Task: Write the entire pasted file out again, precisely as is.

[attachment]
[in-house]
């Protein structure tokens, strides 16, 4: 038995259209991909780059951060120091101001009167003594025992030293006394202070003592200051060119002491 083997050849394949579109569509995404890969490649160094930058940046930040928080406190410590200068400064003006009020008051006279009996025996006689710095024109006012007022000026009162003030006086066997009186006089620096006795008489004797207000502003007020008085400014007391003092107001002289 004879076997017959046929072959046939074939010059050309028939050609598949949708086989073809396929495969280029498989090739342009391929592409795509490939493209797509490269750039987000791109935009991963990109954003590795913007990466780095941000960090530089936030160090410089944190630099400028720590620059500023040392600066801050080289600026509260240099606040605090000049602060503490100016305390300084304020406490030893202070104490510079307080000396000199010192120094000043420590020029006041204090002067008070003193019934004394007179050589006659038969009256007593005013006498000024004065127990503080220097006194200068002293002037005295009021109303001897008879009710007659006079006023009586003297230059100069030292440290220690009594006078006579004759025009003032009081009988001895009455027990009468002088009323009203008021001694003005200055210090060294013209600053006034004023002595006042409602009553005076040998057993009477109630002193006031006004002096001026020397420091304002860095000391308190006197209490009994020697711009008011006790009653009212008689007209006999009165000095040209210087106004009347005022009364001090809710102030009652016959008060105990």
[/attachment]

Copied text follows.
[in-house]
């Protein structure tokens, strides 16, 4: 038995259209991909780059951060120091101001009167003594025992030293006394202070003592200051060119002491 083997050849394949579109569509995404890969490649160094930058940046930040928080406190410590200068400064003006009020008051006279009996025996006689710095024109006012007022000026009162003030006086066997009186006089620096006795008489004797207000502003007020008085400014007391003092107001002289 004879076997017959046929072959046939074939010059050309028939050609598949949708086989073809396929495969280029498989090739342009391929592409795509490939493209797509490269750039987000791109935009991963990109954003590795913007990466780095941000960090530089936030160090410089944190630099400028720590620059500023040392600066801050080289600026509260240099606040605090000049602060503490100016305390300084304020406490030893202070104490510079307080000396000199010192120094000043420590020029006041204090002067008070003193019934004394007179050589006659038969009256007593005013006498000024004065127990503080220097006194200068002293002037005295009021109303001897008879009710007659006079006023009586003297230059100069030292440290220690009594006078006579004759025009003032009081009988001895009455027990009468002088009323009203008021001694003005200055210090060294013209600053006034004023002595006042409602009553005076040998057993009477109630002193006031006004002096001026020397420091304002860095000391308190006197209490009994020697711009008011006790009653009212008689007209006999009165000095040209210087106004009347005022009364001090809710102030009652016959008060105990």